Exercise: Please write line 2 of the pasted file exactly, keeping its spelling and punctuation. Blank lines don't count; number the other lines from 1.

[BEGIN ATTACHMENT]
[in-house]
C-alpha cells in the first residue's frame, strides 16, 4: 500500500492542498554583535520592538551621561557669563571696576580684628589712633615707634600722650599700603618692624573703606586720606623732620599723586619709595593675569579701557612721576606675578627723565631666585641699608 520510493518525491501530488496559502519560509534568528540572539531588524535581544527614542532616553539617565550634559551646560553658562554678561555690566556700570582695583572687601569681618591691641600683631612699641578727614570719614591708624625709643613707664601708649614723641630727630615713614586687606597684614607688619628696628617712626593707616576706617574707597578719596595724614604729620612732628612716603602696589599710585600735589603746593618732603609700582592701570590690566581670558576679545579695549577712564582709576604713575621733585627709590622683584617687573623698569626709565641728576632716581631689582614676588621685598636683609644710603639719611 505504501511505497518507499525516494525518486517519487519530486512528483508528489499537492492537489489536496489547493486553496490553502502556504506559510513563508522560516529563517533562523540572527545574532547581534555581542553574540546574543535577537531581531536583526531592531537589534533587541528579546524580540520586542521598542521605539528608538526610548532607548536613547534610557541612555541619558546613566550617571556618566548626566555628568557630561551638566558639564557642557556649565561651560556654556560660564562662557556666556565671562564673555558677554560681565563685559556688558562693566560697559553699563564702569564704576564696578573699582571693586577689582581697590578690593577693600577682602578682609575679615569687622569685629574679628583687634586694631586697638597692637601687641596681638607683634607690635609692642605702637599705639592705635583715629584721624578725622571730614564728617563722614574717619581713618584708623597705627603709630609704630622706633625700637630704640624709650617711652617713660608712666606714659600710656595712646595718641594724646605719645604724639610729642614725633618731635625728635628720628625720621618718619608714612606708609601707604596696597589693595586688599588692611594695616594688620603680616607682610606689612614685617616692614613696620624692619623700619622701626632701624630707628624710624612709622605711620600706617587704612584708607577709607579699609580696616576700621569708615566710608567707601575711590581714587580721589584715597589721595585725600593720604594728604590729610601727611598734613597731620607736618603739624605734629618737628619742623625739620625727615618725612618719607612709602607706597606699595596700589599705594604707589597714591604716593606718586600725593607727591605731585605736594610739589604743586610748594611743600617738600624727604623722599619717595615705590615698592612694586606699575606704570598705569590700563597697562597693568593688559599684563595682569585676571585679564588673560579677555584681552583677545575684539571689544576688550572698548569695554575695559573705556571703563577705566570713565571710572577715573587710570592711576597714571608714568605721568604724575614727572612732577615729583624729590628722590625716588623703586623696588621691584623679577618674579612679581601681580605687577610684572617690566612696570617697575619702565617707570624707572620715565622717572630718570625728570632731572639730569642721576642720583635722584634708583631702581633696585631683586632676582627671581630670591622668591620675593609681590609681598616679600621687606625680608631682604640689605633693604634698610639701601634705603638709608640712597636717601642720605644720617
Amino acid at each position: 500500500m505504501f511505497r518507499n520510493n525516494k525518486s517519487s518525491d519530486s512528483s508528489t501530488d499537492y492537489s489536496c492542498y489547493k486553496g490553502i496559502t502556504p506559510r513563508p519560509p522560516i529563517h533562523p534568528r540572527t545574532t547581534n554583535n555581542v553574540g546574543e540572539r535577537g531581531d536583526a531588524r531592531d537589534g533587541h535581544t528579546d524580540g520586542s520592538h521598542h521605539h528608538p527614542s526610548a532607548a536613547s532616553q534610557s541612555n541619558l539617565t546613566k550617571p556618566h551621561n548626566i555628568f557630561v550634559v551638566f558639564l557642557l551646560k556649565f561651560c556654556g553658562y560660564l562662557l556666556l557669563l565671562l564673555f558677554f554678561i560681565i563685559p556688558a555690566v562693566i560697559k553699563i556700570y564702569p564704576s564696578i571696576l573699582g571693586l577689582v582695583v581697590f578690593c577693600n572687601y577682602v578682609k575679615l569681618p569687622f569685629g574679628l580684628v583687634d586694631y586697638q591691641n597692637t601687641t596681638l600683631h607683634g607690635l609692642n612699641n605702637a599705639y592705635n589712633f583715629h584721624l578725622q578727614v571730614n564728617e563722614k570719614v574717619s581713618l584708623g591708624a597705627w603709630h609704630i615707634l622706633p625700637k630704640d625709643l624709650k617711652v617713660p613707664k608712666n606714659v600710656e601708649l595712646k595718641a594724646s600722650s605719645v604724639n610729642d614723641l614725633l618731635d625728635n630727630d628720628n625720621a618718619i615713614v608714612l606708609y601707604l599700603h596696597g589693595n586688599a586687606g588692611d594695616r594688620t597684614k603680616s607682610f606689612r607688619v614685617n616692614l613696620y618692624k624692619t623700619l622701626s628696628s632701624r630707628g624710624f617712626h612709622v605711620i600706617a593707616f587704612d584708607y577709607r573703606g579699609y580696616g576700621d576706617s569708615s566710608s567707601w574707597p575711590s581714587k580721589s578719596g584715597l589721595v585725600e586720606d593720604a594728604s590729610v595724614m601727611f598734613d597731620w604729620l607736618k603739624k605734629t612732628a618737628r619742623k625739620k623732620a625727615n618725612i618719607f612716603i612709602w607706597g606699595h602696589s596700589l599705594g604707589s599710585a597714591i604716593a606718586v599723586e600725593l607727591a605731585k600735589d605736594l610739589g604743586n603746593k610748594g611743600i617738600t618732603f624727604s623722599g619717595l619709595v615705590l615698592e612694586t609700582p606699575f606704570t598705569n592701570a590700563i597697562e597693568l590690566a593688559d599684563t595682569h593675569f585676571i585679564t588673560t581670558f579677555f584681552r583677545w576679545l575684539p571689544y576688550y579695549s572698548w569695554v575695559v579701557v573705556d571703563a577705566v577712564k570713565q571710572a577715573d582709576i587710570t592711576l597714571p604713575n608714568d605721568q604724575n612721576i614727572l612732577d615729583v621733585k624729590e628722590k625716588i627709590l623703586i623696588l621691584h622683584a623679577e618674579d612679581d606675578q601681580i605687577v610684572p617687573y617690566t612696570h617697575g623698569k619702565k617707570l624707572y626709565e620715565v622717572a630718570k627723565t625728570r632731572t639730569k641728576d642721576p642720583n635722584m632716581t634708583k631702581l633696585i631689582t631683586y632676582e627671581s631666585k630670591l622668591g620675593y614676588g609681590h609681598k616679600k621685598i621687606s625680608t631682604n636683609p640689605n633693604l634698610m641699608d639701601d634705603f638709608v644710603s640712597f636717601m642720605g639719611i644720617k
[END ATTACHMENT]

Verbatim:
C-alpha cells in the first residue's frame, strides 16, 4: 500500500492542498554583535520592538551621561557669563571696576580684628589712633615707634600722650599700603618692624573703606586720606623732620599723586619709595593675569579701557612721576606675578627723565631666585641699608 520510493518525491501530488496559502519560509534568528540572539531588524535581544527614542532616553539617565550634559551646560553658562554678561555690566556700570582695583572687601569681618591691641600683631612699641578727614570719614591708624625709643613707664601708649614723641630727630615713614586687606597684614607688619628696628617712626593707616576706617574707597578719596595724614604729620612732628612716603602696589599710585600735589603746593618732603609700582592701570590690566581670558576679545579695549577712564582709576604713575621733585627709590622683584617687573623698569626709565641728576632716581631689582614676588621685598636683609644710603639719611 505504501511505497518507499525516494525518486517519487519530486512528483508528489499537492492537489489536496489547493486553496490553502502556504506559510513563508522560516529563517533562523540572527545574532547581534555581542553574540546574543535577537531581531536583526531592531537589534533587541528579546524580540520586542521598542521605539528608538526610548532607548536613547534610557541612555541619558546613566550617571556618566548626566555628568557630561551638566558639564557642557556649565561651560556654556560660564562662557556666556565671562564673555558677554560681565563685559556688558562693566560697559553699563564702569564704576564696578573699582571693586577689582581697590578690593577693600577682602578682609575679615569687622569685629574679628583687634586694631586697638597692637601687641596681638607683634607690635609692642605702637599705639592705635583715629584721624578725622571730614564728617563722614574717619581713618584708623597705627603709630609704630622706633625700637630704640624709650617711652617713660608712666606714659600710656595712646595718641594724646605719645604724639610729642614725633618731635625728635628720628625720621618718619608714612606708609601707604596696597589693595586688599588692611594695616594688620603680616607682610606689612614685617616692614613696620624692619623700619622701626632701624630707628624710624612709622605711620600706617587704612584708607577709607579699609580696616576700621569708615566710608567707601575711590581714587580721589584715597589721595585725600593720604594728604590729610601727611598734613597731620607736618603739624605734629618737628619742623625739620625727615618725612618719607612709602607706597606699595596700589599705594604707589597714591604716593606718586600725593607727591605731585605736594610739589604743586610748594611743600617738600624727604623722599619717595615705590615698592612694586606699575606704570598705569590700563597697562597693568593688559599684563595682569585676571585679564588673560579677555584681552583677545575684539571689544576688550572698548569695554575695559573705556571703563577705566570713565571710572577715573587710570592711576597714571608714568605721568604724575614727572612732577615729583624729590628722590625716588623703586623696588621691584623679577618674579612679581601681580605687577610684572617690566612696570617697575619702565617707570624707572620715565622717572630718570625728570632731572639730569642721576642720583635722584634708583631702581633696585631683586632676582627671581630670591622668591620675593609681590609681598616679600621687606625680608631682604640689605633693604634698610639701601634705603638709608640712597636717601642720605644720617